Pioneers of HMT Up from the basement
Three decades of evolution in healthcare IT, seen through the eyes of CIOs who led their organizations through some of healthcare’s most dramatic changes.
By Michael E. Hilts
Editor’s Note: This is part one of a two-part series. Part two will be featured in the October issue.
History. We’re told to know it, to remember it, or be “condemned to repeat it.”
The good news about healthcare IT’s history of the past 30 years: it’s not possible to repeat. The landscape has changed too much, on too many fronts. There will be no return to the era of green bar reports, green screens and dumb terminals. Even as all the software, hardware and IT architectures have changed, so has healthcare itself. America has gone through a roller coaster of changes, trying to fi nd the right model under which to deliver and pay for care, going from fee for service, to managed care, to patient-centric concepts.
Apple and Radio Shack started selling the fi rst personal computers in 1977, but the fi rst rudimentary PCs suitable for business were just entering the market in the 1980s, with 5-1/4-inch fl oppy disks the primary means of input and storage, replacing the relic IBM punch card.
Arguably, the past three decades have been among the most revolutionary periods in healthcare’s his- tory – with more changes just ahead as we prepare for healthcare reform.
Despite constant change and the tribulations of the past, healthcare IT leaders don’t seem worn down by the pace. Few we talk to seem ready to throw in the towel. Most chief information offi cers (CIOs), when looking back through their personal histories and those of their organizations, view their journeys with some nostalgia, as well as a sense of fulfi llment for what’s been accomplished. They seem to share a cautious optimism as they venture forth, with some trepidation, ready to help write the next chapter in healthcare IT.
14 September 2010 Early years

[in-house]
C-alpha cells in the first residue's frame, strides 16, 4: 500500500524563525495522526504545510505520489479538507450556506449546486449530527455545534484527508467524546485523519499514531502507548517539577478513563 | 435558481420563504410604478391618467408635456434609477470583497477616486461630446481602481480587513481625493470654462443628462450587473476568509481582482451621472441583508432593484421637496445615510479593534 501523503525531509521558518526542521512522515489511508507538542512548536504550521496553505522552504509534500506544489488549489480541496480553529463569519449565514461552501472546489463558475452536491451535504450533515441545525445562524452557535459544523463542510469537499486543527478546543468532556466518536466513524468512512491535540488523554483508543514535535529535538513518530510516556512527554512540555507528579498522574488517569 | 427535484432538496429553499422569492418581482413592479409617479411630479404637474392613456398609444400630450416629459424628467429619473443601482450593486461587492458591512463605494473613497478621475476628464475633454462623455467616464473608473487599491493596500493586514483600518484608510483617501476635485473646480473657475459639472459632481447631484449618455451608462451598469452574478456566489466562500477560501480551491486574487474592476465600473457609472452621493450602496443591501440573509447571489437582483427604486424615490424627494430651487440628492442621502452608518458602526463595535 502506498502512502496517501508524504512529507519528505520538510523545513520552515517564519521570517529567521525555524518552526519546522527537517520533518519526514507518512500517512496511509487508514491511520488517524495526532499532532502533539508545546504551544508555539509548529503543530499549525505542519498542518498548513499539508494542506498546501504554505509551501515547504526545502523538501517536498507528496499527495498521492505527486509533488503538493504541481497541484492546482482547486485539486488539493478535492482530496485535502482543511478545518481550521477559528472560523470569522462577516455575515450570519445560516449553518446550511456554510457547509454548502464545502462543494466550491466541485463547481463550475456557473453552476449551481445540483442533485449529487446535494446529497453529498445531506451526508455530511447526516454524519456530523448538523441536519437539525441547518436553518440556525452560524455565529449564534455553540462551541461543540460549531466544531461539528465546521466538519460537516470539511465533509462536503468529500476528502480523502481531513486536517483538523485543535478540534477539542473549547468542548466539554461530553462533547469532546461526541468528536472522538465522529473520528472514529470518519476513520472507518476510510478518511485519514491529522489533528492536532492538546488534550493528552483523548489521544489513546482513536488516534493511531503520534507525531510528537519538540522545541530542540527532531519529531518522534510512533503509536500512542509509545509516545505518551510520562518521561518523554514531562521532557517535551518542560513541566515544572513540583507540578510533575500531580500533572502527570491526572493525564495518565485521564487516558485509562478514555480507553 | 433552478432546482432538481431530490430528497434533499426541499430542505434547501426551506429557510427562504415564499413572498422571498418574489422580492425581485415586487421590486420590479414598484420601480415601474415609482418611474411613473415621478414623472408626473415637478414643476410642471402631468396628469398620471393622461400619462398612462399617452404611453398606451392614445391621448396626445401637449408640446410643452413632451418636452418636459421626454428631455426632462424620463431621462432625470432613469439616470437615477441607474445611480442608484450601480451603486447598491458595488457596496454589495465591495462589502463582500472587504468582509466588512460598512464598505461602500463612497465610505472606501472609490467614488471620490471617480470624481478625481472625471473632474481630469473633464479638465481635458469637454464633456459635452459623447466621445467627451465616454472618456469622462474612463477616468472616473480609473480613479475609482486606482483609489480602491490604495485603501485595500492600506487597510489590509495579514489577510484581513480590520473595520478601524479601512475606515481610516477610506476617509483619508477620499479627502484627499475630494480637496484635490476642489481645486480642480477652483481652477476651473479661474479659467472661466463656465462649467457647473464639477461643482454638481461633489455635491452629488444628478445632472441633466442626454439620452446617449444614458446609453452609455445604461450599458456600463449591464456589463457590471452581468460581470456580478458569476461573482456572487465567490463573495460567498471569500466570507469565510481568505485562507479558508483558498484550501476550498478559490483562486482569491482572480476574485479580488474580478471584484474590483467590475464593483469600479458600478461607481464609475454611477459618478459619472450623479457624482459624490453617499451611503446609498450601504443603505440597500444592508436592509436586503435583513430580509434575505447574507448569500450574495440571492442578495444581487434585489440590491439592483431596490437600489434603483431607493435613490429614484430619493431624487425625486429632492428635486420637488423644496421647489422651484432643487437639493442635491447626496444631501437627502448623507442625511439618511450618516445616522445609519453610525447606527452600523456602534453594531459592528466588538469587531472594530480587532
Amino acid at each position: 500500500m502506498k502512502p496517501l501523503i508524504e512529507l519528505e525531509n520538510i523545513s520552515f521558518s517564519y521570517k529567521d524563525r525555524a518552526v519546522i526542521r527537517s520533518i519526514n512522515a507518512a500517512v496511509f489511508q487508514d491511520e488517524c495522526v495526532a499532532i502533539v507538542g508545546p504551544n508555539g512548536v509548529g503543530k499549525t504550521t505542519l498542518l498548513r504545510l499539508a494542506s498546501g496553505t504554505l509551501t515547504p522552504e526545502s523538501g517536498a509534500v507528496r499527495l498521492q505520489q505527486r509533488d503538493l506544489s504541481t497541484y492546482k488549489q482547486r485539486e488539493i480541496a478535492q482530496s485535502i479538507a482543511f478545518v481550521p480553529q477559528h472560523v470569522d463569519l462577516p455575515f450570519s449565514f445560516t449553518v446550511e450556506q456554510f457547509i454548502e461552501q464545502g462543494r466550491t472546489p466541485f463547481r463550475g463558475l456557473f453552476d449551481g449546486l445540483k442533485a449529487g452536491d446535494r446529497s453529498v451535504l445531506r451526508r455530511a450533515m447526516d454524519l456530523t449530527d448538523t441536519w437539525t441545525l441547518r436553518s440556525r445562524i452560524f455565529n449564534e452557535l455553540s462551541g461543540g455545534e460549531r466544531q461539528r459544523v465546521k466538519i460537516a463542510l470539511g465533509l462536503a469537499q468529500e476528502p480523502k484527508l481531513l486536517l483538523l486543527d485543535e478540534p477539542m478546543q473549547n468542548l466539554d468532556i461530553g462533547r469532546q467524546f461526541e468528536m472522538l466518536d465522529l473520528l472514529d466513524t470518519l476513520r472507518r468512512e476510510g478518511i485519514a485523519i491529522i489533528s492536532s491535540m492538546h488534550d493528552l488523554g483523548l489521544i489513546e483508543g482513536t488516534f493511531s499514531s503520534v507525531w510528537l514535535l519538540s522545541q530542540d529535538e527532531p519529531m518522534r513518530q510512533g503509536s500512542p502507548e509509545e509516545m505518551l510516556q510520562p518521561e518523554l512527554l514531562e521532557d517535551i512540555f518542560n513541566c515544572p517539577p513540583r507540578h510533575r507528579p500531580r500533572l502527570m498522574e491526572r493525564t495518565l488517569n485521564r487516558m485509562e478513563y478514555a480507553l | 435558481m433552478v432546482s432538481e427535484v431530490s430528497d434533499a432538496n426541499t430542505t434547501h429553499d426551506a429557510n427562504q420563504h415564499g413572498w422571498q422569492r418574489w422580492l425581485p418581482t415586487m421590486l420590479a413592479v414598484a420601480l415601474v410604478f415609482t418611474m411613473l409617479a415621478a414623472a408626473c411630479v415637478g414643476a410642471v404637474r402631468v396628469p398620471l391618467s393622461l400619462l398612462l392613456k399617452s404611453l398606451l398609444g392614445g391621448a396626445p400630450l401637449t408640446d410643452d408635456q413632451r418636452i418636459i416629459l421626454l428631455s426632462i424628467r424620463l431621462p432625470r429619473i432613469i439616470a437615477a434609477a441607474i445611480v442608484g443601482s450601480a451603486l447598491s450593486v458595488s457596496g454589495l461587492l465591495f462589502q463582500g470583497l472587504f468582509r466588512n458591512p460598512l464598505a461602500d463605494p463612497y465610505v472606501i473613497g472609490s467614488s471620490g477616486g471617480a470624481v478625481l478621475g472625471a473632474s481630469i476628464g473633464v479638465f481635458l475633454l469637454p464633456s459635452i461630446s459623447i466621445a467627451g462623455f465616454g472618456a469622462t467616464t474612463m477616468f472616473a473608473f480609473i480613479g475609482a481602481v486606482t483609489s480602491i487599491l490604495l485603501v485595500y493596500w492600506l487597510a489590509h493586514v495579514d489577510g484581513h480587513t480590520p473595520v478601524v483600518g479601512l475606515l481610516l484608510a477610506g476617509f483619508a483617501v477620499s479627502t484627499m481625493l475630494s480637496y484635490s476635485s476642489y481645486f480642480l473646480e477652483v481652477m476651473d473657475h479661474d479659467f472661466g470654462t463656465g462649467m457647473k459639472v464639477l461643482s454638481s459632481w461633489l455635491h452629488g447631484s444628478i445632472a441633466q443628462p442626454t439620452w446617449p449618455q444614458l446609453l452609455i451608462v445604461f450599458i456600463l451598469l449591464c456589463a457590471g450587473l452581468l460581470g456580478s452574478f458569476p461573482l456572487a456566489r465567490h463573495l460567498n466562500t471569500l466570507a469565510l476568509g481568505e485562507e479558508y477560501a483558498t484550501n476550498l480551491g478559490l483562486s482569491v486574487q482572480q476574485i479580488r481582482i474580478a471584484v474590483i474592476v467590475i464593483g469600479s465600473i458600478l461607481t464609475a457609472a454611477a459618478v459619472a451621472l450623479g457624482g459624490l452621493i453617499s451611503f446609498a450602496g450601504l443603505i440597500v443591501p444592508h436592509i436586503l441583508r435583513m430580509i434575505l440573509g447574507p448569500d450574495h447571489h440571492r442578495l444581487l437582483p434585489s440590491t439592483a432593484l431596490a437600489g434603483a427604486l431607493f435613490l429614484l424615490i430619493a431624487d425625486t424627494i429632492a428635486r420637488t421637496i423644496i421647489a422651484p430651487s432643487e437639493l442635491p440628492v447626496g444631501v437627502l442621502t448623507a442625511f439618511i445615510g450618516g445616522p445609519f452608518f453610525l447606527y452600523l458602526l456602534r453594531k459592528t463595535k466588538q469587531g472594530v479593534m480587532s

In the early 1980s, few – if any – healthcare organi- zations had formal IT departments. Instead, even the largest health organizations employed just handfuls of assorted personnel specifi cally allocated to computer technology. And they carried an odd assortment of titles, including project managers, programmer ana- lysts and a few other non-IT sounding titles. The fi rst department directors didn’t even begin taking “chief” titles as CIOs until the last few years of the 1980s. “In my fi rst IT leadership post, I was data processing manager, as were many others of the top IT leaders in their organizations,” says John Hummel, who later served as senior vice president and CIO of the 30-hospital Sutter Health Sys- tem and was a founding member on the Certifi cation Commission for Health Information Technol- ogy. “We spent much of our day printing out reports on green bar. At fi rst, our responsibilities didn’t even include overseeing the patient accounting systems, as most of that was outsourced. Sunquest lab and a few other systems were in use, but they were standalone systems. IT guys had a struggle to win acceptance from the ancillary departments. They didn’t want us to run their programs. “We did programming to get these lab systems installed and operating, but we were otherwise still kept down in the basement,” Hummel says. “Shadow groups were hired to keep the standalones going. In fact, when IT fi nally crawled out of the basement, these shadow groups were the bane of our existence. It was one of the tougher jobs to try to assimilate those groups into the IT department, or dispense with them.”
John Hummel JohnHummel Punch cards to fl oppy disks
Apple and Radio Shack started selling the fi rst personal computers in 1977, but the fi rst rudimen- tary PCs suitable for business were just entering the market in the 1980s, with 5-1/4-inch fl oppy disks the primary means of input and storage, replacing the
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